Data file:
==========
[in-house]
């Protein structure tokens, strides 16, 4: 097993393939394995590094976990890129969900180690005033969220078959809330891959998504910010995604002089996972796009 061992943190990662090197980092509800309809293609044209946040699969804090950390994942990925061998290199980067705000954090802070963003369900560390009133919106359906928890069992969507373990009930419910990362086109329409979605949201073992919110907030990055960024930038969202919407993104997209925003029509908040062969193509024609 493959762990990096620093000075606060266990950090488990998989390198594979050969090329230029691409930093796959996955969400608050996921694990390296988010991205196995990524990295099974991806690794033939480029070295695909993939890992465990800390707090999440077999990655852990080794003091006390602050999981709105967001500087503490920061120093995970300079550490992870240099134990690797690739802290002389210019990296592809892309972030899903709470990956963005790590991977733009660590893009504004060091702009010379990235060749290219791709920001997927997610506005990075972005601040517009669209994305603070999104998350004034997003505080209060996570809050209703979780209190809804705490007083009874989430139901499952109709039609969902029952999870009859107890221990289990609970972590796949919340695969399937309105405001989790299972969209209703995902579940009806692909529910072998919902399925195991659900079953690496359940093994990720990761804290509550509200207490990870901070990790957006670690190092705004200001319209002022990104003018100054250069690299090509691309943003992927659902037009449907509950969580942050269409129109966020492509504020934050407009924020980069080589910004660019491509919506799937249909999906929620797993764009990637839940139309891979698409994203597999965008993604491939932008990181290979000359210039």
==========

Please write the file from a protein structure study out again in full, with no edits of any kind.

[in-house]
């Protein structure tokens, strides 16, 4: 097993393939394995590094976990890129969900180690005033969220078959809330891959998504910010995604002089996972796009 061992943190990662090197980092509800309809293609044209946040699969804090950390994942990925061998290199980067705000954090802070963003369900560390009133919106359906928890069992969507373990009930419910990362086109329409979605949201073992919110907030990055960024930038969202919407993104997209925003029509908040062969193509024609 493959762990990096620093000075606060266990950090488990998989390198594979050969090329230029691409930093796959996955969400608050996921694990390296988010991205196995990524990295099974991806690794033939480029070295695909993939890992465990800390707090999440077999990655852990080794003091006390602050999981709105967001500087503490920061120093995970300079550490992870240099134990690797690739802290002389210019990296592809892309972030899903709470990956963005790590991977733009660590893009504004060091702009010379990235060749290219791709920001997927997610506005990075972005601040517009669209994305603070999104998350004034997003505080209060996570809050209703979780209190809804705490007083009874989430139901499952109709039609969902029952999870009859107890221990289990609970972590796949919340695969399937309105405001989790299972969209209703995902579940009806692909529910072998919902399925195991659900079953690496359940093994990720990761804290509550509200207490990870901070990790957006670690190092705004200001319209002022990104003018100054250069690299090509691309943003992927659902037009449907509950969580942050269409129109966020492509504020934050407009924020980069080589910004660019491509919506799937249909999906929620797993764009990637839940139309891979698409994203597999965008993604491939932008990181290979000359210039």